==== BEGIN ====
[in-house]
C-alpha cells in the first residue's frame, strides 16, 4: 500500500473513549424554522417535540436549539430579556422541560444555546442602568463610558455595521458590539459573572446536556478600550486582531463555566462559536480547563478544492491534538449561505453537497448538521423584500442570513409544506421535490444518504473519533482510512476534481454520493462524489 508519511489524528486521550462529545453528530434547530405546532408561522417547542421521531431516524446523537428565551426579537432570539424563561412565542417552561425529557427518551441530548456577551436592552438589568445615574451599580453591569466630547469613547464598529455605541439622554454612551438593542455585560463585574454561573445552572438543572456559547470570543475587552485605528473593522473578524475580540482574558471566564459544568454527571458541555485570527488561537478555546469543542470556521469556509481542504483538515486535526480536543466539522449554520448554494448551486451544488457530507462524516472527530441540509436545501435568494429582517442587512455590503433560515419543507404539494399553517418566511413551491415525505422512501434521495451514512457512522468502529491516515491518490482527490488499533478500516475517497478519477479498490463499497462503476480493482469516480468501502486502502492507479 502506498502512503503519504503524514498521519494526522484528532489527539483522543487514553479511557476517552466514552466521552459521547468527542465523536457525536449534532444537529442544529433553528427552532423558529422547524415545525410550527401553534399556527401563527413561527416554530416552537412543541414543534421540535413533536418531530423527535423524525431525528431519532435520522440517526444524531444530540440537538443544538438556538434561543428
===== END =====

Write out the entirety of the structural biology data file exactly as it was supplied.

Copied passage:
[in-house]
C-alpha cells in the first residue's frame, strides 16, 4: 500500500473513549424554522417535540436549539430579556422541560444555546442602568463610558455595521458590539459573572446536556478600550486582531463555566462559536480547563478544492491534538449561505453537497448538521423584500442570513409544506421535490444518504473519533482510512476534481454520493462524489 508519511489524528486521550462529545453528530434547530405546532408561522417547542421521531431516524446523537428565551426579537432570539424563561412565542417552561425529557427518551441530548456577551436592552438589568445615574451599580453591569466630547469613547464598529455605541439622554454612551438593542455585560463585574454561573445552572438543572456559547470570543475587552485605528473593522473578524475580540482574558471566564459544568454527571458541555485570527488561537478555546469543542470556521469556509481542504483538515486535526480536543466539522449554520448554494448551486451544488457530507462524516472527530441540509436545501435568494429582517442587512455590503433560515419543507404539494399553517418566511413551491415525505422512501434521495451514512457512522468502529491516515491518490482527490488499533478500516475517497478519477479498490463499497462503476480493482469516480468501502486502502492507479 502506498502512503503519504503524514498521519494526522484528532489527539483522543487514553479511557476517552466514552466521552459521547468527542465523536457525536449534532444537529442544529433553528427552532423558529422547524415545525410550527401553534399556527401563527413561527416554530416552537412543541414543534421540535413533536418531530423527535423524525431525528431519532435520522440517526444524531444530540440537538443544538438556538434561543428